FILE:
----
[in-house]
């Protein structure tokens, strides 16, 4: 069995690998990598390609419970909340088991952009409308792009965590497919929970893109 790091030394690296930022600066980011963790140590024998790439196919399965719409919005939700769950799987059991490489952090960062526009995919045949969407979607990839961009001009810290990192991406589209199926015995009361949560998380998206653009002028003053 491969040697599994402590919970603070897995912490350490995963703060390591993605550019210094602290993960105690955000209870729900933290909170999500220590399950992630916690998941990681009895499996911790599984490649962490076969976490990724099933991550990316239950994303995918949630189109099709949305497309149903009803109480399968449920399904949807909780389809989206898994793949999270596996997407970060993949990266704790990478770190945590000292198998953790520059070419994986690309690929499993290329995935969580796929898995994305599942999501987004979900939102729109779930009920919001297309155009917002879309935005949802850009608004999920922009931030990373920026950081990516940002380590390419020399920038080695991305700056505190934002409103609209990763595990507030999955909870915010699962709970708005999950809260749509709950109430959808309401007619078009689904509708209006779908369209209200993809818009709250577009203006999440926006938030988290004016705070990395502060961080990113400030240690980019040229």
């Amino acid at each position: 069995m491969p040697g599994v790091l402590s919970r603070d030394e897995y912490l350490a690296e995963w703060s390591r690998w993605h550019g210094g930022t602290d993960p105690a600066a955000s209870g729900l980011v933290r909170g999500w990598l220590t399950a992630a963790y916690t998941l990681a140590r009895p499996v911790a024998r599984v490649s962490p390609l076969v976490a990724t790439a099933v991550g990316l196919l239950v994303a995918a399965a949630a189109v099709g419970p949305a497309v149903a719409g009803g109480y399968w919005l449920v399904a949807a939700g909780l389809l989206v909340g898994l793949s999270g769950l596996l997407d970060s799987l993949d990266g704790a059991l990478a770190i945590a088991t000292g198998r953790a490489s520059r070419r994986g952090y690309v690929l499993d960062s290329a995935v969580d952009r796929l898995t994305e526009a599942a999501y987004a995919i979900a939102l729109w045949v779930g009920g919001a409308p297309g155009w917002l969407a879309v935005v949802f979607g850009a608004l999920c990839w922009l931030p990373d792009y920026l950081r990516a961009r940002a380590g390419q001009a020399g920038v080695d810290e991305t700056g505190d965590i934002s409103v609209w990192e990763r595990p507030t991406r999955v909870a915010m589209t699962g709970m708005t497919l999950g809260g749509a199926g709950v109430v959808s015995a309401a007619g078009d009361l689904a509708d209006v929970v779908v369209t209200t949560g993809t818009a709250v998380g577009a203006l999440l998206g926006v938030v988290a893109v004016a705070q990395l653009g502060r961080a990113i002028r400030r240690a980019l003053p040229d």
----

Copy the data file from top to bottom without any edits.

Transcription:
[in-house]
């Protein structure tokens, strides 16, 4: 069995690998990598390609419970909340088991952009409308792009965590497919929970893109 790091030394690296930022600066980011963790140590024998790439196919399965719409919005939700769950799987059991490489952090960062526009995919045949969407979607990839961009001009810290990192991406589209199926015995009361949560998380998206653009002028003053 491969040697599994402590919970603070897995912490350490995963703060390591993605550019210094602290993960105690955000209870729900933290909170999500220590399950992630916690998941990681009895499996911790599984490649962490076969976490990724099933991550990316239950994303995918949630189109099709949305497309149903009803109480399968449920399904949807909780389809989206898994793949999270596996997407970060993949990266704790990478770190945590000292198998953790520059070419994986690309690929499993290329995935969580796929898995994305599942999501987004979900939102729109779930009920919001297309155009917002879309935005949802850009608004999920922009931030990373920026950081990516940002380590390419020399920038080695991305700056505190934002409103609209990763595990507030999955909870915010699962709970708005999950809260749509709950109430959808309401007619078009689904509708209006779908369209209200993809818009709250577009203006999440926006938030988290004016705070990395502060961080990113400030240690980019040229």
């Amino acid at each position: 069995m491969p040697g599994v790091l402590s919970r603070d030394e897995y912490l350490a690296e995963w703060s390591r690998w993605h550019g210094g930022t602290d993960p105690a600066a955000s209870g729900l980011v933290r909170g999500w990598l220590t399950a992630a963790y916690t998941l990681a140590r009895p499996v911790a024998r599984v490649s962490p390609l076969v976490a990724t790439a099933v991550g990316l196919l239950v994303a995918a399965a949630a189109v099709g419970p949305a497309v149903a719409g009803g109480y399968w919005l449920v399904a949807a939700g909780l389809l989206v909340g898994l793949s999270g769950l596996l997407d970060s799987l993949d990266g704790a059991l990478a770190i945590a088991t000292g198998r953790a490489s520059r070419r994986g952090y690309v690929l499993d960062s290329a995935v969580d952009r796929l898995t994305e526009a599942a999501y987004a995919i979900a939102l729109w045949v779930g009920g919001a409308p297309g155009w917002l969407a879309v935005v949802f979607g850009a608004l999920c990839w922009l931030p990373d792009y920026l950081r990516a961009r940002a380590g390419q001009a020399g920038v080695d810290e991305t700056g505190d965590i934002s409103v609209w990192e990763r595990p507030t991406r999955v909870a915010m589209t699962g709970m708005t497919l999950g809260g749509a199926g709950v109430v959808s015995a309401a007619g078009d009361l689904a509708d209006v929970v779908v369209t209200t949560g993809t818009a709250v998380g577009a203006l999440l998206g926006v938030v988290a893109v004016a705070q990395l653009g502060r961080a990113i002028r400030r240690a980019l003053p040229d």